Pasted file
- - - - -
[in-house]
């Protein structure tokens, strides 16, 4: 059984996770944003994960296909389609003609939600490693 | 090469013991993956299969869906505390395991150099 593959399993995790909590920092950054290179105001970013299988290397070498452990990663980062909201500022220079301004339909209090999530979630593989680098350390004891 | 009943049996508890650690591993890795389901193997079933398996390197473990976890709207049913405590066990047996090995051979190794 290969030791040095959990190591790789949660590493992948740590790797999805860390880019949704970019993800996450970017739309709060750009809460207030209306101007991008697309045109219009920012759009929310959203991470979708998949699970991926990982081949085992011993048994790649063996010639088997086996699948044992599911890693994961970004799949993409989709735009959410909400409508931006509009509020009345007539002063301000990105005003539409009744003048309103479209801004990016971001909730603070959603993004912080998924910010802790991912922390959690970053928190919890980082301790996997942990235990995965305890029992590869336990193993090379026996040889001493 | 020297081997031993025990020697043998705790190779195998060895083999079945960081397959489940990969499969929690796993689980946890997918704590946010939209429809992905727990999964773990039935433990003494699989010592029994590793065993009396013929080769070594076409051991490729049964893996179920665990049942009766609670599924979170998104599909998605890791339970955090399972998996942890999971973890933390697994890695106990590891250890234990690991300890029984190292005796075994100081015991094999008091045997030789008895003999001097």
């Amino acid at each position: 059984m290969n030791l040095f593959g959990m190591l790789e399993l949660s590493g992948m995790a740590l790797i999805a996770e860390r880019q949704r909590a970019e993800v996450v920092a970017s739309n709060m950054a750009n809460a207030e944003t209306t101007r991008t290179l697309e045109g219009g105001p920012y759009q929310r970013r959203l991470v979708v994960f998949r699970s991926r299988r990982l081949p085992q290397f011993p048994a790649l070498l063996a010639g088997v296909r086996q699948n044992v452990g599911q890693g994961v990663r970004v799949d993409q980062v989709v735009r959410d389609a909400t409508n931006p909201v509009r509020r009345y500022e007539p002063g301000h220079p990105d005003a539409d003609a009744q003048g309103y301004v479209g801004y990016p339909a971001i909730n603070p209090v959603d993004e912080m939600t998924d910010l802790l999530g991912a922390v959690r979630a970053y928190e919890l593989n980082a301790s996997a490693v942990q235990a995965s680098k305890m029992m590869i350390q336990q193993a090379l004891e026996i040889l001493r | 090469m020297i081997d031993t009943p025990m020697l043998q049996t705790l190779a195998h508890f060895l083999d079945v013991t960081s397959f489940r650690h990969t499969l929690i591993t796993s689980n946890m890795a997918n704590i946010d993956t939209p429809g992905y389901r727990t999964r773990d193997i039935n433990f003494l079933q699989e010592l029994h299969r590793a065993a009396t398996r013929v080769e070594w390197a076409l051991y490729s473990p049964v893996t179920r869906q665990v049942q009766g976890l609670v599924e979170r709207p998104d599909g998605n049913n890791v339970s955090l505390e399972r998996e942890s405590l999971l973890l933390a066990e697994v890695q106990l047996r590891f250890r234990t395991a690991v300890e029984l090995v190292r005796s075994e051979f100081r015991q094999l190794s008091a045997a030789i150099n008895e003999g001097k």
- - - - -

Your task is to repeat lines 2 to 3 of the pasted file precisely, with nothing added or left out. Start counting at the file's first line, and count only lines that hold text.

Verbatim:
């Protein structure tokens, strides 16, 4: 059984996770944003994960296909389609003609939600490693 | 090469013991993956299969869906505390395991150099 593959399993995790909590920092950054290179105001970013299988290397070498452990990663980062909201500022220079301004339909209090999530979630593989680098350390004891 | 009943049996508890650690591993890795389901193997079933398996390197473990976890709207049913405590066990047996090995051979190794 290969030791040095959990190591790789949660590493992948740590790797999805860390880019949704970019993800996450970017739309709060750009809460207030209306101007991008697309045109219009920012759009929310959203991470979708998949699970991926990982081949085992011993048994790649063996010639088997086996699948044992599911890693994961970004799949993409989709735009959410909400409508931006509009509020009345007539002063301000990105005003539409009744003048309103479209801004990016971001909730603070959603993004912080998924910010802790991912922390959690970053928190919890980082301790996997942990235990995965305890029992590869336990193993090379026996040889001493 | 020297081997031993025990020697043998705790190779195998060895083999079945960081397959489940990969499969929690796993689980946890997918704590946010939209429809992905727990999964773990039935433990003494699989010592029994590793065993009396013929080769070594076409051991490729049964893996179920665990049942009766609670599924979170998104599909998605890791339970955090399972998996942890999971973890933390697994890695106990590891250890234990690991300890029984190292005796075994100081015991094999008091045997030789008895003999001097």
């Amino acid at each position: 059984m290969n030791l040095f593959g959990m190591l790789e399993l949660s590493g992948m995790a740590l790797i999805a996770e860390r880019q949704r909590a970019e993800v996450v920092a970017s739309n709060m950054a750009n809460a207030e944003t209306t101007r991008t290179l697309e045109g219009g105001p920012y759009q929310r970013r959203l991470v979708v994960f998949r699970s991926r299988r990982l081949p085992q290397f011993p048994a790649l070498l063996a010639g088997v296909r086996q699948n044992v452990g599911q890693g994961v990663r970004v799949d993409q980062v989709v735009r959410d389609a909400t409508n931006p909201v509009r509020r009345y500022e007539p002063g301000h220079p990105d005003a539409d003609a009744q003048g309103y301004v479209g801004y990016p339909a971001i909730n603070p209090v959603d993004e912080m939600t998924d910010l802790l999530g991912a922390v959690r979630a970053y928190e919890l593989n980082a301790s996997a490693v942990q235990a995965s680098k305890m029992m590869i350390q336990q193993a090379l004891e026996i040889l001493r | 090469m020297i081997d031993t009943p025990m020697l043998q049996t705790l190779a195998h508890f060895l083999d079945v013991t960081s397959f489940r650690h990969t499969l929690i591993t796993s689980n946890m890795a997918n704590i946010d993956t939209p429809g992905y389901r727990t999964r773990d193997i039935n433990f003494l079933q699989e010592l029994h299969r590793a065993a009396t398996r013929v080769e070594w390197a076409l051991y490729s473990p049964v893996t179920r869906q665990v049942q009766g976890l609670v599924e979170r709207p998104d599909g998605n049913n890791v339970s955090l505390e399972r998996e942890s405590l999971l973890l933390a066990e697994v890695q106990l047996r590891f250890r234990t395991a690991v300890e029984l090995v190292r005796s075994e051979f100081r015991q094999l190794s008091a045997a030789i150099n008895e003999g001097k």